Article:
Like many other places in Latin America, the Dominican Republic goes all out to celebrate Carnival, held during the time leading up to Lent. Unlike Carnaval Miami or el Carnaval de Barranquilla, Dominican carnival, however, lasts through the whole month of February, and can even roll over into March and Holy Week or Semana Santa!
Carnaval Dominicano has been held for over 400 years; in fact, the Dominican Republic may have been the first place in the Americas where it was celebrated. It had become a significant annual event by the late 1700s.
Origins of the Dominican Carnival
On February 27, 1844, the Dominican Republic gained its independence. In the years since, the proximity of Lent to the Dominican Independence Day have led the two holidays to become intertwined, turning the entire month of February into a national time of celebration.
Given its long history, it is not surprising that Dominican carnival is one of the most vibrant celebrations of this holiday in Hispanic culture.
Full costumed parades, masked folk characters, colorful dance groups, musicians, and community costume parties characterize the festivities.
Characters of the Dominican Carnival
As in many countries in Latin America, characters from myths and legends also play a big part in the celebrations. Each region has its own variations and unique figures.
For example: Califé, who represents the people by commenting on the establishment and the government through poetry; Los indios, dressed in Taino clothing and representing the origins of the native Dominican people; and La Ciguapa, a naked female with backwards feet who tempts men.
Given the different cultures that make up the Dominican Republic, you could also see Los Ali Babas who dance in the street, Los Africanos representing African slaves, and even La muerte en Jeep or Death in a Jeep, a skeleton escort to the most significant character in the festivities: the diablo cojuelo or the limping devil.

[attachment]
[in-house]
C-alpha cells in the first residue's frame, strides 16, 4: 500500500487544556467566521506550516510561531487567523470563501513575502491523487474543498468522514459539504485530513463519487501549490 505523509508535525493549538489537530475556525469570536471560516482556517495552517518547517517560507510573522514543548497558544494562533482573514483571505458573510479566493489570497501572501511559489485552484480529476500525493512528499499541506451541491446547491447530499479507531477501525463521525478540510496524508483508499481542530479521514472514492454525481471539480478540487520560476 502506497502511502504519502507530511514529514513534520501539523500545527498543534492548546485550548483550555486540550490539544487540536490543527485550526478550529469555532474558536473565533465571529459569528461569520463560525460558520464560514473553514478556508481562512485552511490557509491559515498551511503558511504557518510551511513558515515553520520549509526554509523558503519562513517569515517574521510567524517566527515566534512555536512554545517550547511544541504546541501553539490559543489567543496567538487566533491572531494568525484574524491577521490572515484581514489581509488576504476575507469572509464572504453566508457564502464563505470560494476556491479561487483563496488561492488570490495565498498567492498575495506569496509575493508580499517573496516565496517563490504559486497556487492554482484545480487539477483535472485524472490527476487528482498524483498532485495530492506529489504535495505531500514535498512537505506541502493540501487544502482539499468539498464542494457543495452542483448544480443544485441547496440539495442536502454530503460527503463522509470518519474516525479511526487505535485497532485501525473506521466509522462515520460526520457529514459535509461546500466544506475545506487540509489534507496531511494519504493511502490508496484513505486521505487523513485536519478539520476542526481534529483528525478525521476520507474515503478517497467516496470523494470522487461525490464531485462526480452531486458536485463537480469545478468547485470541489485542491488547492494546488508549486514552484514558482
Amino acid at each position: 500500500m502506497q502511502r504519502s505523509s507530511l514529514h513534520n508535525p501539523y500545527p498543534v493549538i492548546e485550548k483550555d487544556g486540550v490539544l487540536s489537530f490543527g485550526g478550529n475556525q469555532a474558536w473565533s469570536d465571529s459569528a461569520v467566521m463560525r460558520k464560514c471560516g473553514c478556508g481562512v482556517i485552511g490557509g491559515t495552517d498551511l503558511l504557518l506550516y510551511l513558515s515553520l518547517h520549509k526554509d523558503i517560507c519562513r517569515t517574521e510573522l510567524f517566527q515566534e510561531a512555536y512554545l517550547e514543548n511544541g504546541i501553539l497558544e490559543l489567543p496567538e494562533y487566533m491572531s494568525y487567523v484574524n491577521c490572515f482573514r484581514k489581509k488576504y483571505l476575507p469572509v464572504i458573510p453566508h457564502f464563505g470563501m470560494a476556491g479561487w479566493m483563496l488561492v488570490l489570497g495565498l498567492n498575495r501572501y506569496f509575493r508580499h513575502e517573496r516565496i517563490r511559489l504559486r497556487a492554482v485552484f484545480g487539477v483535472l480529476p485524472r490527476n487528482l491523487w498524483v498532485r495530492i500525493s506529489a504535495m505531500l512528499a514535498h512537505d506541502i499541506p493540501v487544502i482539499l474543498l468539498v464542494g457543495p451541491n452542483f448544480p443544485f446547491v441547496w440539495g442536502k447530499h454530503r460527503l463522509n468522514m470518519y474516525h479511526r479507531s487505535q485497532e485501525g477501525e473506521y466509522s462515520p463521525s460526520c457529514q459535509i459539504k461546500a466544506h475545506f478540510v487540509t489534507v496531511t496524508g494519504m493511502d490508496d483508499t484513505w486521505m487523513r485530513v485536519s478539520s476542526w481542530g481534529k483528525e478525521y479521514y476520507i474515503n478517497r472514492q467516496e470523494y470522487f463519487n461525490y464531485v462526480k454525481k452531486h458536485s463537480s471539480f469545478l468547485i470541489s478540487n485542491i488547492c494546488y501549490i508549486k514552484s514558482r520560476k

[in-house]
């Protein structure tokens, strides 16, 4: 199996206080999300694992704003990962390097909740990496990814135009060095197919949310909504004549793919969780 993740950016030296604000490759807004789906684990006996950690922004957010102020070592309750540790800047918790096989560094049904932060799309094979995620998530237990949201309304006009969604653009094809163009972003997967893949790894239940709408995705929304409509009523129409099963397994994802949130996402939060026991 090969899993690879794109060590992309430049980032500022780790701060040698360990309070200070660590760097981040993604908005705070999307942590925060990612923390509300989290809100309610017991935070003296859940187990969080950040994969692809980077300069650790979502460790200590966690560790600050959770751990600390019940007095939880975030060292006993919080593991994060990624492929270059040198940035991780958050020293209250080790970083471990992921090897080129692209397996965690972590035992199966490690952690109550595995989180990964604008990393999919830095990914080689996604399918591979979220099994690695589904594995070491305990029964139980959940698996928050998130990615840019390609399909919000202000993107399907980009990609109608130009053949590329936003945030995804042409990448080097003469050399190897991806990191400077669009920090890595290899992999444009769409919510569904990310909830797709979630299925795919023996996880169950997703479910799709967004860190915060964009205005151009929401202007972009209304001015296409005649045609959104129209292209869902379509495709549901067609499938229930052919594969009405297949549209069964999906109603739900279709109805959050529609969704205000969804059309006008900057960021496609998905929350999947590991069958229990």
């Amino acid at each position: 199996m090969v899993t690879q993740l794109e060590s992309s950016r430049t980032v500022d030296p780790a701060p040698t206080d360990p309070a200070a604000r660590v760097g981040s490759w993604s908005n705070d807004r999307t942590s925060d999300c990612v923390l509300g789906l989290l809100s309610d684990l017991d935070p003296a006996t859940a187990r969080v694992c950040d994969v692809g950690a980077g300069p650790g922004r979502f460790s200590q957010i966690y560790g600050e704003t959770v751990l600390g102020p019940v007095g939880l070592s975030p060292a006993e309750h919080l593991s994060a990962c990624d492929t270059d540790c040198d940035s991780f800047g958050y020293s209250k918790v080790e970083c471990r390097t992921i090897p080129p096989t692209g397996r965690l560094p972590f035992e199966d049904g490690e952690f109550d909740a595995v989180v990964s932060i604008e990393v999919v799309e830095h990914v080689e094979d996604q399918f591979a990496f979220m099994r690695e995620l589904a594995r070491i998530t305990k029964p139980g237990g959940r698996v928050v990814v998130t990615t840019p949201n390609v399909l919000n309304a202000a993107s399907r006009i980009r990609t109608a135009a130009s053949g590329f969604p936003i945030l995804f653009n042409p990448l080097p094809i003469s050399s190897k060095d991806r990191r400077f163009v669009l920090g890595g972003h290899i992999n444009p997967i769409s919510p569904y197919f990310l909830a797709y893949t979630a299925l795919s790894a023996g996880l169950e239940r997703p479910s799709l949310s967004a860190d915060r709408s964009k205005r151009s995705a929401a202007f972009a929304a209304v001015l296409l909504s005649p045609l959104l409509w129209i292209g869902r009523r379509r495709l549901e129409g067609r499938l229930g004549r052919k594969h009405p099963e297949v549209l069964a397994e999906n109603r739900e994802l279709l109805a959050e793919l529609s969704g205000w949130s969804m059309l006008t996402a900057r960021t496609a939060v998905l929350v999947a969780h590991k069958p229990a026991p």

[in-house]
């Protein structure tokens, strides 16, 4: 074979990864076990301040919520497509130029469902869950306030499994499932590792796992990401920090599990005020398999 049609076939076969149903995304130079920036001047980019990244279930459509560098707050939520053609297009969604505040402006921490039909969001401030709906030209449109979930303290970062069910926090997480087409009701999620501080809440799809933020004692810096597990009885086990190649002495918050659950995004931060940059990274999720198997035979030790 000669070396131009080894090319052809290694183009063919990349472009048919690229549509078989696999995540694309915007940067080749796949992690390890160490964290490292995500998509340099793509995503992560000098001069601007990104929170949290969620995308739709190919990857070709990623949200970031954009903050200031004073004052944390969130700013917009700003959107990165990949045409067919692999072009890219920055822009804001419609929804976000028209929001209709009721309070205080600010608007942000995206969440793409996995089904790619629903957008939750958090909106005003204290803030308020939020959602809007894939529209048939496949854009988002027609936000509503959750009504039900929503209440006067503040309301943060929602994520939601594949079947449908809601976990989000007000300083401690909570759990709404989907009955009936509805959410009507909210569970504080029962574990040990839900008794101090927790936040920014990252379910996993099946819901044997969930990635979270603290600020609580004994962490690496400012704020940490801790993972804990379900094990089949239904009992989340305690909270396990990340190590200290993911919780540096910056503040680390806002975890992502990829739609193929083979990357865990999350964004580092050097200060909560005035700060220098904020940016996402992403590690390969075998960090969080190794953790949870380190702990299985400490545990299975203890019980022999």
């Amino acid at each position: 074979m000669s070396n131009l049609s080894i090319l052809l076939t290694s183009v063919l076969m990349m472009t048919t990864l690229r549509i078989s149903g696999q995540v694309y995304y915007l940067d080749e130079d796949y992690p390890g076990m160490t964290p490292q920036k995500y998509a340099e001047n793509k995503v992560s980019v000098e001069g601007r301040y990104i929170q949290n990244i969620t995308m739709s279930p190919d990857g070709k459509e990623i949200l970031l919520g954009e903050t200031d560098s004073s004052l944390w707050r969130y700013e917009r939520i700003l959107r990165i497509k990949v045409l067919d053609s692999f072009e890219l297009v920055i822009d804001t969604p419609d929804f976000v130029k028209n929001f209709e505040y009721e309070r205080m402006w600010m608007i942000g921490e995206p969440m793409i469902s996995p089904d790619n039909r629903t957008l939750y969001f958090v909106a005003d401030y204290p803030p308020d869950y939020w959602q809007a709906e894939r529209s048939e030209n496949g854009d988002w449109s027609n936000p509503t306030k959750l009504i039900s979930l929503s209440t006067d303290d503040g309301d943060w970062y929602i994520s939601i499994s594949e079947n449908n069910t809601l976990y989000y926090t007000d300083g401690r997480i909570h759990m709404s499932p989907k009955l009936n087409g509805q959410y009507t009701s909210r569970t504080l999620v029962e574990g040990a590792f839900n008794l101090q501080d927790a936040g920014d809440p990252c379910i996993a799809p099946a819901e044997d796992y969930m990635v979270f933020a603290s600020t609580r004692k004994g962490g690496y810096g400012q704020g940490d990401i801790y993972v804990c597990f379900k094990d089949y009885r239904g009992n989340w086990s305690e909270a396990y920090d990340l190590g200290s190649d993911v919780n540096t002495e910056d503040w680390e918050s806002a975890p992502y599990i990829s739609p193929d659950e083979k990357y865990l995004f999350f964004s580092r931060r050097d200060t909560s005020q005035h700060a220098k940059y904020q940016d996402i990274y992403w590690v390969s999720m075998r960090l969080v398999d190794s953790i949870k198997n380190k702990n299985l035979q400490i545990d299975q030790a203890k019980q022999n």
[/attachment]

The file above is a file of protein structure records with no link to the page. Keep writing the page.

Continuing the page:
The diablos cojuelos are colorful, fanciful characters that wander around Carnival, terrorizing those in attendance. Flamboyant and ornate, they are perhaps the best-known symbol of Dominican carnival.
The caped costumes originally parodied the clothing of a rich colonial gentleman but have since incorporated decorative elements such as mirrors, bells, and noisemakers.
The masked characters carry whips to hit other devils, and a blown-up vejiga -animal bladder, with which they hit passers-by.
Legend says that this “devil” was mischievous and was actually thrown to earth by the Devil himself, who got sick of his pranks. When he fell, his leg was hurt – hence the name. In Santiago, he is known as “El Lechón.”
As one of the most exciting, memorable Hispanic holidays, Dominican carnival is a major tourist attraction. Parades are held every Sunday of the month in different cities, and every town celebrates these parades differently, with La Vega and Santiago having some of the most unique festivities.
The city of Santo Domingo holds the National Carnival Parade, usually on the last Sunday in February or the first Sunday in March. This major event can have over 50,000 participants and over half a million visitors. But even if you can’t make it to the national parade, the whole country has celebrations that you are sure to enjoy.